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In the TV show Batman: The Animated Series, the character of Joker said the phrase "zero, zip, zilch, nada". Looking at Google results for that phrase, it seems to be more widely used, so I assume the show didn't coin it.

So, the question is: how did this phrase came to be?

I understand that each of the four words means "nothing", and I'm not interested in the etymology of each word, only them being used together like this.

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The phrase, with variants, predates Batman: The Animated Series (1992 to 1995).

The earliest result in Google Books is a snippet of Me, Minsky & Max by Bruce Pollock (Page 221, 1978):

This whole dumb trip might have been for nothing! Zero, zilch, zip, nada, nothing. I wondered how I'd recognize him. Would he give off some kind of winning quintessential Stillman gleam, or would he come laden with the aroma of a loser?

The earliest full view result is from InfoWorld magazine (7 Feb 1983 - Page 20, Vol. 5, No. 6):

You've obtained your first home computer, taklen it fresh out of the box, set it up on the computer stand and plugged it in. Nothing happens. You click a few switches, tinker with the keys and try again. Zilch, nada, nil; zero response. The box is declared dead on arrival.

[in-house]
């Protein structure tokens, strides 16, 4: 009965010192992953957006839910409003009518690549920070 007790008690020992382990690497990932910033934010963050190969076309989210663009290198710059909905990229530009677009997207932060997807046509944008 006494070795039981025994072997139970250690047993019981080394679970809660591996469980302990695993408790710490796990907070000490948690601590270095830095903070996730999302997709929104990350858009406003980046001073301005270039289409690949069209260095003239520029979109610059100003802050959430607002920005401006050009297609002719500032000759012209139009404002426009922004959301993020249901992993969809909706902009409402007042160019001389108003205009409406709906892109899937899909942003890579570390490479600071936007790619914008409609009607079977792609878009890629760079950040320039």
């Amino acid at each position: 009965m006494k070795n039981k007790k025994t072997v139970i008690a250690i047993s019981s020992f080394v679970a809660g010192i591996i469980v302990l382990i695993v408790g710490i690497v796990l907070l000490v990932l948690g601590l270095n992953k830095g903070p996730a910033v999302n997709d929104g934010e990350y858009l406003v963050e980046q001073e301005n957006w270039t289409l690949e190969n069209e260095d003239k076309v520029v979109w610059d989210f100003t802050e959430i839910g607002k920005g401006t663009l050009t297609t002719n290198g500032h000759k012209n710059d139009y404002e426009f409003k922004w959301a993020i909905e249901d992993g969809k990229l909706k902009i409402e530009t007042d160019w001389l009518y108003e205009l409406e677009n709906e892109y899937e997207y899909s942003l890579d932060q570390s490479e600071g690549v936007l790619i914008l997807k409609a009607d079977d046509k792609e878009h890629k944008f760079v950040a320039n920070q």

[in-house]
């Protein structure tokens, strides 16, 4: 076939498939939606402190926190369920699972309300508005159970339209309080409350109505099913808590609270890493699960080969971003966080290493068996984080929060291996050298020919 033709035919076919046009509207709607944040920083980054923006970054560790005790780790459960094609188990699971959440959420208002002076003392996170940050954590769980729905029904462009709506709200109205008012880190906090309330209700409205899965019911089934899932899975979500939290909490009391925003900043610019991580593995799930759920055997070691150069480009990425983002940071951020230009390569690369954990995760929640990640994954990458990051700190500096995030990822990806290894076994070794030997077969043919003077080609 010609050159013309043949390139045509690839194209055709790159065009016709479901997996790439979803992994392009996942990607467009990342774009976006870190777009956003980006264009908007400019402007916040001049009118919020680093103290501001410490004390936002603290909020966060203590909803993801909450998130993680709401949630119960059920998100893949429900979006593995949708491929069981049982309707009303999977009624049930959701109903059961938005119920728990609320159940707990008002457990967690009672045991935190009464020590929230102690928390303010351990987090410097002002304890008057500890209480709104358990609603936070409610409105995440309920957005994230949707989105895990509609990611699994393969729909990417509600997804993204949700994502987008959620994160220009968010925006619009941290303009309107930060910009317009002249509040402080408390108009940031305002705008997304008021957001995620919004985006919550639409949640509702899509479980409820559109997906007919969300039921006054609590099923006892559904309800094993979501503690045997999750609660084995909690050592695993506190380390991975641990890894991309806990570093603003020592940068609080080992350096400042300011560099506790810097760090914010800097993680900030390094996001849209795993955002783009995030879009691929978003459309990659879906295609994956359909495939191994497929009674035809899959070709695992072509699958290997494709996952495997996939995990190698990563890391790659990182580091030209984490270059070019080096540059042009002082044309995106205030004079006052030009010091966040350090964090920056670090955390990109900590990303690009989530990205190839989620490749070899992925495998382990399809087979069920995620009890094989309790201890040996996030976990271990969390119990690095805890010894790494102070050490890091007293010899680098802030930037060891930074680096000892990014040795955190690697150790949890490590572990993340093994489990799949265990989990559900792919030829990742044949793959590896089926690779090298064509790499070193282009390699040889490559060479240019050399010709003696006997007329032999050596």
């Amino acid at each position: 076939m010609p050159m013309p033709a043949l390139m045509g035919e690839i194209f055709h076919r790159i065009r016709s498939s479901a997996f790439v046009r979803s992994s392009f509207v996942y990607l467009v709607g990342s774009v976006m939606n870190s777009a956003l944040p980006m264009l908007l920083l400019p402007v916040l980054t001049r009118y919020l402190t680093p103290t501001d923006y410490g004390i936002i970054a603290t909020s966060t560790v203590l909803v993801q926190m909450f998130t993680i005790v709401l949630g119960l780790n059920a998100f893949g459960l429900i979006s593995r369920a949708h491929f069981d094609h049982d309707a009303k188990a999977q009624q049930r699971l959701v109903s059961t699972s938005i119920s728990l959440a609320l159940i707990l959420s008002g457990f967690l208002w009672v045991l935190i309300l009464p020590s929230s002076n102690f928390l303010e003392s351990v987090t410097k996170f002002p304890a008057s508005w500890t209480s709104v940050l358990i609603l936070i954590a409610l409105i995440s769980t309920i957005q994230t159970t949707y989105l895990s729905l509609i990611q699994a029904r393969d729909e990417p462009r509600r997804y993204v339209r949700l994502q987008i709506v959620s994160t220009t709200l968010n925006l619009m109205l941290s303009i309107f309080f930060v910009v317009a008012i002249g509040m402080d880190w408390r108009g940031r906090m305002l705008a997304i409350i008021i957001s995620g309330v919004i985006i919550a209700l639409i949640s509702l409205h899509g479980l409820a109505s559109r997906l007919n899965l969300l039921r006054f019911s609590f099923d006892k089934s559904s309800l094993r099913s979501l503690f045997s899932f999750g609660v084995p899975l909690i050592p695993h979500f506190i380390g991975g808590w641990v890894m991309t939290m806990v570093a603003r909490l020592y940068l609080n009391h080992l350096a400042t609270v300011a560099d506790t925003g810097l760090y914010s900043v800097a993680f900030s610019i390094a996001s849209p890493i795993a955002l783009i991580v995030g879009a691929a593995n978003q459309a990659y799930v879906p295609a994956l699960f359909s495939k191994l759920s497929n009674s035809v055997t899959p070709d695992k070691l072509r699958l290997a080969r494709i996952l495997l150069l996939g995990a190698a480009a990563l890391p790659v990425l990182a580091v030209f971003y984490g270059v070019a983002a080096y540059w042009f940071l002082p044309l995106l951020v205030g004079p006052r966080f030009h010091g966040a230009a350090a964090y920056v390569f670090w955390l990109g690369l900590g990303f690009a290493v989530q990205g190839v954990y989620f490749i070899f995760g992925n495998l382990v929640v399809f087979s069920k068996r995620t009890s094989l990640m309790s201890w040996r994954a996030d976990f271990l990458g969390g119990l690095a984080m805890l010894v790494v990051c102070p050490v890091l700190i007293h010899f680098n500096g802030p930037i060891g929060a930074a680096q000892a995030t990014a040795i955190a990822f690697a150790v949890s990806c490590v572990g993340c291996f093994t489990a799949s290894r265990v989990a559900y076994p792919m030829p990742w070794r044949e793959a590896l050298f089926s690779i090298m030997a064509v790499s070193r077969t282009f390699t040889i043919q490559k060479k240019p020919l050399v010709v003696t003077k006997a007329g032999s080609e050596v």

As FumbleFingers commented, National Lampoon (Page 311 - 1974 - ‎Snippet view) has an earlier variant without nada:

Sooner or later the whole damn world's going to know, anyway. The NatLamp's washed up. That's right. We're finished. Fresh out of ideas. Empty. Barren. Bumed out. And there's nothing left. Zip. Zilch. Zero. The square root of sweet fuck all.

The repetition is for emphasis and to make a point, and they have a jocular effect which is reminiscent of Monty Python's dead parrot sketch from 1969:

'E's not pinin'! 'E's passed on! This parrot is no more! He has ceased to be! 'E's expired and gone to meet 'is maker! 'E's a stiff! Bereft of life, 'e rests in peace! If you hadn't nailed 'im to the perch 'e'd be pushing up the daisies! 'Is metabolic processes are now 'istory! 'E's off the twig! 'E's kicked the bucket, 'e's shuffled off 'is mortal coil, run down the curtain and joined the bleedin' choir invisible!! THIS IS AN EX-PARROT!!

I also joked this is similar to Roget's Thesaurus so here's an entry from an 1879 edition:

 101. 31ero. — v. zero, notfaing; naught, nought ; cipher, none, nobo^; not a soul ; dme qui vive ; abseiuse £c 187 ; unsubstantiality &c. 4. Jk.&3. not -one, - any.

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These are all called Squatitives, believe it or not.
In particular, zero, zip, zilch (and perhaps nada) are Bahnhofers.

These words participate in a lot of odd syntax involving emphatic negation.
For instance, both kinds of sentence below occur, and are intended to mean the same:

  • He doesn't know Zero/Zilch/Zip/Nada about it.
  • He knows Zero/Zilch/Zip/Nada about it.

There are many more, in many languages, and many more constructions involving them.
A short list of Squatitives currently being researched is available here.

  • I don't make up these names, honest. They're Haj Ross's responsibility. – John Lawler Feb 17 '14 at 19:30